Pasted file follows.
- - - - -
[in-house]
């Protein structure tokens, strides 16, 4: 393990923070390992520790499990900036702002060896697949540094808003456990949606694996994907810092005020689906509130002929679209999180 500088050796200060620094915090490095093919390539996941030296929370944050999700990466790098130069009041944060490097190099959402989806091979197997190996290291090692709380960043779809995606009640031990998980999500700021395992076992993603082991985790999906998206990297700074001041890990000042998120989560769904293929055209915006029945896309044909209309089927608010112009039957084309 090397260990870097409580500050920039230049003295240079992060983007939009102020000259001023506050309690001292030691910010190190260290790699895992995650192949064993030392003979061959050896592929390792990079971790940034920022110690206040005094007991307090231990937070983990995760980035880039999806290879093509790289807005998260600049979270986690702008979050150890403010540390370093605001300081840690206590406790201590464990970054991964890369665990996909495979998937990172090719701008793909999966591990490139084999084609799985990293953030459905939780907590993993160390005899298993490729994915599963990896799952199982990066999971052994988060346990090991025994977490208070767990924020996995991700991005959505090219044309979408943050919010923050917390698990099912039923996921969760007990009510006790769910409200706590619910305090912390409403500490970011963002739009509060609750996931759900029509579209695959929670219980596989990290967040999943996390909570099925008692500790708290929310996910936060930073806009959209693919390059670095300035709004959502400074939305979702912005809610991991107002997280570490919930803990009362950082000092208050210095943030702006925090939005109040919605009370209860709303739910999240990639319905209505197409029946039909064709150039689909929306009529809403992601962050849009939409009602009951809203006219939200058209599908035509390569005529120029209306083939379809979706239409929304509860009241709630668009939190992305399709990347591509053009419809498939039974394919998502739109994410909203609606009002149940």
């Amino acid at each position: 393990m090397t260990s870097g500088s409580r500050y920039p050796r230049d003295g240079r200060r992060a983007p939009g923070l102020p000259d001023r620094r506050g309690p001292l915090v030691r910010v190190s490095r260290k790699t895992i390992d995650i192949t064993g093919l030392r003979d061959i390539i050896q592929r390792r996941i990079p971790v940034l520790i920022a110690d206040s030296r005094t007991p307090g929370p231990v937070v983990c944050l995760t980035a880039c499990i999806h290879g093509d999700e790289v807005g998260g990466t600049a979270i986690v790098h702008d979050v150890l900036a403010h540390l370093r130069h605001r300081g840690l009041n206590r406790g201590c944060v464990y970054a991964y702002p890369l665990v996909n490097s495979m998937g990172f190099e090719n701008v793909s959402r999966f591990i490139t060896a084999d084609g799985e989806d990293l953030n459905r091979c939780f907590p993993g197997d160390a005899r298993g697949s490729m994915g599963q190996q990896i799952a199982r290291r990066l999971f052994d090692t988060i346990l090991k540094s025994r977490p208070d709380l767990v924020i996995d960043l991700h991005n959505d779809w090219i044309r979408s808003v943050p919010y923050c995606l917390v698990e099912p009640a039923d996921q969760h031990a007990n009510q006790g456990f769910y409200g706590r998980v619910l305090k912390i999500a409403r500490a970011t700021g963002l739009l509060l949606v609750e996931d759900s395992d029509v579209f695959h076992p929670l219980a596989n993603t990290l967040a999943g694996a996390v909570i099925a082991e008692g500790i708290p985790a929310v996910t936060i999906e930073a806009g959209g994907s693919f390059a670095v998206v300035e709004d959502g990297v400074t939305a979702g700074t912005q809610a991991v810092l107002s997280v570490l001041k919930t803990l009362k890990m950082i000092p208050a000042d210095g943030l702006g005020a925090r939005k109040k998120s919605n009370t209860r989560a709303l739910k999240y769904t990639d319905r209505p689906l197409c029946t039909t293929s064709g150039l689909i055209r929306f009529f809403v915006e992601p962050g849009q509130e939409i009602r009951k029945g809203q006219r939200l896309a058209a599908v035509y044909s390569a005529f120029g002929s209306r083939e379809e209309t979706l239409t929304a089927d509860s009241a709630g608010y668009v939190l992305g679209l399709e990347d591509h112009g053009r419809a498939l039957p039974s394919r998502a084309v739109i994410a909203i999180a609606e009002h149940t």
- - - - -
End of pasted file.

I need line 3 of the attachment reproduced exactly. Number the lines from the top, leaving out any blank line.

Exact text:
């Amino acid at each position: 393990m090397t260990s870097g500088s409580r500050y920039p050796r230049d003295g240079r200060r992060a983007p939009g923070l102020p000259d001023r620094r506050g309690p001292l915090v030691r910010v190190s490095r260290k790699t895992i390992d995650i192949t064993g093919l030392r003979d061959i390539i050896q592929r390792r996941i990079p971790v940034l520790i920022a110690d206040s030296r005094t007991p307090g929370p231990v937070v983990c944050l995760t980035a880039c499990i999806h290879g093509d999700e790289v807005g998260g990466t600049a979270i986690v790098h702008d979050v150890l900036a403010h540390l370093r130069h605001r300081g840690l009041n206590r406790g201590c944060v464990y970054a991964y702002p890369l665990v996909n490097s495979m998937g990172f190099e090719n701008v793909s959402r999966f591990i490139t060896a084999d084609g799985e989806d990293l953030n459905r091979c939780f907590p993993g197997d160390a005899r298993g697949s490729m994915g599963q190996q990896i799952a199982r290291r990066l999971f052994d090692t988060i346990l090991k540094s025994r977490p208070d709380l767990v924020i996995d960043l991700h991005n959505d779809w090219i044309r979408s808003v943050p919010y923050c995606l917390v698990e099912p009640a039923d996921q969760h031990a007990n009510q006790g456990f769910y409200g706590r998980v619910l305090k912390i999500a409403r500490a970011t700021g963002l739009l509060l949606v609750e996931d759900s395992d029509v579209f695959h076992p929670l219980a596989n993603t990290l967040a999943g694996a996390v909570i099925a082991e008692g500790i708290p985790a929310v996910t936060i999906e930073a806009g959209g994907s693919f390059a670095v998206v300035e709004d959502g990297v400074t939305a979702g700074t912005q809610a991991v810092l107002s997280v570490l001041k919930t803990l009362k890990m950082i000092p208050a000042d210095g943030l702006g005020a925090r939005k109040k998120s919605n009370t209860r989560a709303l739910k999240y769904t990639d319905r209505p689906l197409c029946t039909t293929s064709g150039l689909i055209r929306f009529f809403v915006e992601p962050g849009q509130e939409i009602r009951k029945g809203q006219r939200l896309a058209a599908v035509y044909s390569a005529f120029g002929s209306r083939e379809e209309t979706l239409t929304a089927d509860s009241a709630g608010y668009v939190l992305g679209l399709e990347d591509h112009g053009r419809a498939l039957p039974s394919r998502a084309v739109i994410a909203i999180a609606e009002h149940t």